You really can't go wrong with any Web browser
choice these days. Chrome, Firefox, Internet Explorer, Opera, and
Safari, all are fast, standards compliant, and feature rich. A lot boils
down to what you're comfortable with and which features are most
important to you. For many people, the choice is moving to the product
offered their favorite search site. The last time we compared all five
major Web browsers Google Chrome had just over 12 percent of the market.
That's now doubled, and it looks like Chrome's market share will pass
But Chrome doesn't have a monopoly on unique
features or speed. Internet Explorer 9 brought Microsoft's fading
even started its own performance improving trend—graphics hardware
acceleration. Now Firefox and Chrome come along with their own graphics
hardware acceleration, and other browsers will surely follow. But IE
still offers some distinguishing points, most of which come from its
close integration with Windows 7. (IE 9 and up will only run on Windows 7
or Vista.) Pinned sites is a big one. This lets users keep a permanent
button for a site in the taskbar, which opens a browser with the site's
own branding, rather than IEs.
like to think the reason for this was my awarding Chrome the PCMag
Editors' Choice, but there are other possible good reasons for Chrome's
rise. Foremost among them is speed. Links to download the browser on the
leading search site, and bundles with PC makers doesn't hurt either.
But Chrome adds a few compelling features all its own: Chrome Instant
means you'll often see your page before you've even finished typing its
address or title. And it's the only browser with a built-in Flash player
and PDF reader.
many browsers offer ability to sync your bookmarks, settings, and
history Firefox offers perhaps the strongest, even syncing with its
mobile Android version. I've often been shocked to come home to a PC,
fire up the browser, and see the exact same group of tabs I'd left at
work. Speaking of Tabs, Firefox offers one of the most innovative way to
organize lots of tabs, with its Panorama tab-grouping feature. Lately,
Firefox has made progress in startup time and memory usage, longstanding
Perhaps the most innovative browser of all over the years has been
the Norwegian-made Opera. Opera introduce a good many of the standard
features we take for granted—built-in search, popup blocking, and even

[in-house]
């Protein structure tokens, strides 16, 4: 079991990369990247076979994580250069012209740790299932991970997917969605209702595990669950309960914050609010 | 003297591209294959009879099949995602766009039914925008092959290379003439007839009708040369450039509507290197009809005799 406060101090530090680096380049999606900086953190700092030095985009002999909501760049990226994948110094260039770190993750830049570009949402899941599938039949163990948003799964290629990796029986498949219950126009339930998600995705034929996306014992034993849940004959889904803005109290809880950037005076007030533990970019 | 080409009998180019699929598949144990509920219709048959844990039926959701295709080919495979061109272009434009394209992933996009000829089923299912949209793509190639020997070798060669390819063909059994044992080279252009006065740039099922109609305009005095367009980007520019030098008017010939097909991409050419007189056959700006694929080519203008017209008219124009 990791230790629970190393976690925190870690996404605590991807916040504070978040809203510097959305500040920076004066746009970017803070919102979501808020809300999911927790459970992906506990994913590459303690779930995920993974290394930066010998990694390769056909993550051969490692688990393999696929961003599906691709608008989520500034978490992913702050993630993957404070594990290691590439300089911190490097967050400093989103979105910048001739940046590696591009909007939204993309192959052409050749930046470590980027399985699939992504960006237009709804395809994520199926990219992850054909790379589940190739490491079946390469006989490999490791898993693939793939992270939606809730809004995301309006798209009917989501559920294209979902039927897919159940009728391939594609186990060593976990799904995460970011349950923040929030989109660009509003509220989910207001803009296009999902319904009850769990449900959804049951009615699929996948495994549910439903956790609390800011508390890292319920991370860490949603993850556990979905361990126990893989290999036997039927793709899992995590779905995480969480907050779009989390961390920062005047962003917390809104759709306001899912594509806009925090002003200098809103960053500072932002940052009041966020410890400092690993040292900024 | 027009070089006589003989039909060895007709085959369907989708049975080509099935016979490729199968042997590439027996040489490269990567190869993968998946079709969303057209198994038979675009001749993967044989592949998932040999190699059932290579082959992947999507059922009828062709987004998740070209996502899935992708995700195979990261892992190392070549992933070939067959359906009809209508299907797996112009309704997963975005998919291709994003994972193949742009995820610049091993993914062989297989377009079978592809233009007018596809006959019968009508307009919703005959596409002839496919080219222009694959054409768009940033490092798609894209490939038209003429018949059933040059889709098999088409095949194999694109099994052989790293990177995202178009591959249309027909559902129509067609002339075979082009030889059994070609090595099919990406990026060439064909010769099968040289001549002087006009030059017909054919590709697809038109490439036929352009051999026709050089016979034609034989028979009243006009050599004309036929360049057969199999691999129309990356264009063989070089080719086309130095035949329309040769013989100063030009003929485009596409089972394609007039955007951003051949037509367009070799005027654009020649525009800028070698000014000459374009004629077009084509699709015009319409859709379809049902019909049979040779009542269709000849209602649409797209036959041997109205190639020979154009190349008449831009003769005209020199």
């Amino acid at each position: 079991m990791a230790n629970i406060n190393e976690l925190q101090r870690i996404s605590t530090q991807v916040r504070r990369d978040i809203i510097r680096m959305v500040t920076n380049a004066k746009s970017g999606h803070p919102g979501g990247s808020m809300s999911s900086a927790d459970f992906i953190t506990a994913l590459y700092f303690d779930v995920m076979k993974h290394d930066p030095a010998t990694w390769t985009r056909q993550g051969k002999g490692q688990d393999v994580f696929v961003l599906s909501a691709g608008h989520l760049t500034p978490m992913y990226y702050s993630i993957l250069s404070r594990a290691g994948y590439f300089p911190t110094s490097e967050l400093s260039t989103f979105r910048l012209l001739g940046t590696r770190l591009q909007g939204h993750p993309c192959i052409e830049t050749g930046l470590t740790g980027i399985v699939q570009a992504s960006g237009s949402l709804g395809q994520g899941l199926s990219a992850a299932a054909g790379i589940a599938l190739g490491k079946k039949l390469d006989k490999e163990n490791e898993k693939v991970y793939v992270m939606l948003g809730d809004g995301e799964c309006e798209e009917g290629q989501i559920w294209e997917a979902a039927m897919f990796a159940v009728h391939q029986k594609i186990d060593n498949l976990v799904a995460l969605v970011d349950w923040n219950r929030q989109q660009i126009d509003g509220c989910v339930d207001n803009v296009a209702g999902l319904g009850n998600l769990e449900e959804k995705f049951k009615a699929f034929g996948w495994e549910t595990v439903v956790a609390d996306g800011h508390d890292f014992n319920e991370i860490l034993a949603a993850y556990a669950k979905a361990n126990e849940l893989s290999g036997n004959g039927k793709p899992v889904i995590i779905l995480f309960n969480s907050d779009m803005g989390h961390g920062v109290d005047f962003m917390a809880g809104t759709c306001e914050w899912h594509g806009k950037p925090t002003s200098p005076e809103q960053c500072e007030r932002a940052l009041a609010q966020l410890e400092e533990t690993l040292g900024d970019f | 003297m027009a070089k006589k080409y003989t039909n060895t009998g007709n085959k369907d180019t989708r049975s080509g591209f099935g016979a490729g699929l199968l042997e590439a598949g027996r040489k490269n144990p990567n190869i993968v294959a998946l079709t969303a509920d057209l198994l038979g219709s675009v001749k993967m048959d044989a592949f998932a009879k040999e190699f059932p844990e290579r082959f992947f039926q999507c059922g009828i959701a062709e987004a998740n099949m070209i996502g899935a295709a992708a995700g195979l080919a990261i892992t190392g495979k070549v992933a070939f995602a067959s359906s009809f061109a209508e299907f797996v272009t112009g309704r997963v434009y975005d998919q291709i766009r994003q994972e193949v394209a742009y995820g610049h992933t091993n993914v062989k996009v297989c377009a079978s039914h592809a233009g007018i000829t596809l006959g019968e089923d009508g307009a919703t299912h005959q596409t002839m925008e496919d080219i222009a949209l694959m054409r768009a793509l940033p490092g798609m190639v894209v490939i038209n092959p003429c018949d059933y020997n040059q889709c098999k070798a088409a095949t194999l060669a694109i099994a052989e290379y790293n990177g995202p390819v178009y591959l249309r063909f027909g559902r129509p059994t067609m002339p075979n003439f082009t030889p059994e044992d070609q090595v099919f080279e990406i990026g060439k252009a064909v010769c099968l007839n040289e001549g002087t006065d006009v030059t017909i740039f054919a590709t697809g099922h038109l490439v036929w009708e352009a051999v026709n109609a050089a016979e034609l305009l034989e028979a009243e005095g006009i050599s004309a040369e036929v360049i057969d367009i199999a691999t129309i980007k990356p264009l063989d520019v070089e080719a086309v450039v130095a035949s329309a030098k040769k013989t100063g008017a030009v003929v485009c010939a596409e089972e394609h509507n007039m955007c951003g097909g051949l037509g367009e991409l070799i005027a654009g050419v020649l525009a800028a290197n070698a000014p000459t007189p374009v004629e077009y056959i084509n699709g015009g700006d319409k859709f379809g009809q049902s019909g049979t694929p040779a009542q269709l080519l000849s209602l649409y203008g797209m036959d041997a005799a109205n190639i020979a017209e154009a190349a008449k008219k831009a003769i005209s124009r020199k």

tabs themselves. Recently, Amazon has taken a page from Opera by
emulating Opera Mini and Opera Turbo's Web caching speedup. Opera's bag
of tricks include Unite—which actually turns your browser into a Web
server, so that you can host your photos, or even a chat. Lately, the
Nordic company has added live tiles on its Speed Dial new-tab page, not
unlike those to be featured in Windows 8.
don't rule out Apple's Safari in your browser shopping. Though this
browser is mostly associated with Mac OS, the stylish tech company makes
a Windows version, too. Only Safari offers a Reader view, which lets
you focus on the text of publication styles sites. More recently,
Apple's added a Reading List feature, which saves sites you want to
peruse later. Safari also sports Apple's trademark design prowess,
particularly in its Top Sites gallery new-tab page and its Cover Flow
view of your history and bookmarks.
Other things you'll want to take into consideration when choosing a
browser include support for HTML5 and Privacy. Both of these are moving
targets, with Chrome leading the pack on the first and Internet Explorer
on the latter, with its Tracking Protection. In the reviews below,
you'll see appraisals of how each player performs in these areas, along
with several different types of speed tests and detailed feature
analyses. But remember, don't be afraid to try the browsers out for
yourself—they're all a free download away!
Google Chrome 15
Chrome Instant means your Web page is ready to read before you finish
typing the address. This, its speed, minimalist design, and advanced
support for HTML5 have deservedly been attracting more and more users to
the browser. New hardware acceleration makes Chrome a speed maven at
Firefox 4 got Mozilla back into the game, and the versions keep coming
at a much faster clip, now that Mozilla hews to a Chrome-like rapid
release schedule. These frequent versions haven't brought the kind of
earth-shattering changes we used to see in new full-number Firefox
updates, but the development teams have tackled issues of importance to a
lot of Web users—startup time, memory use, and of course security. This
lean, fast, customizable browser can hold its own against any
competitor, and it offers graphics hardware acceleration.
Internet Explorer 9
Microsoft's latest browser is faster, trimmer, more compliant with
HTML5—a major improvement over its predecessor. It also brings some
unique capabilities like tab-pinning and hardware acceleration, but only
Windows 7 and Vista users need apply.
Like the other current browsers Opera is fast, compliant with HTML5,
and spare of interface. Long an innovator, recently it's added unique
things like Unite, which turns the browser into a server, and Turbo,
which speeds up the Web on slow connections through caching. Extension
support actually followed other browsers, but Oslo still innovates with
tab stacking, visual mouse gestures, and live Speed Dial tiles.
Safari is a fast, beautiful browser, but the Reader view and Reading
List makes it even more enticing. Leading support for HTML 5 features
will also be important, but you can already get that in other browsers,
too. Safari's gorgeous styling, strong bookmarking, RSS reader, and
vivid new-tab page will also appeal to many.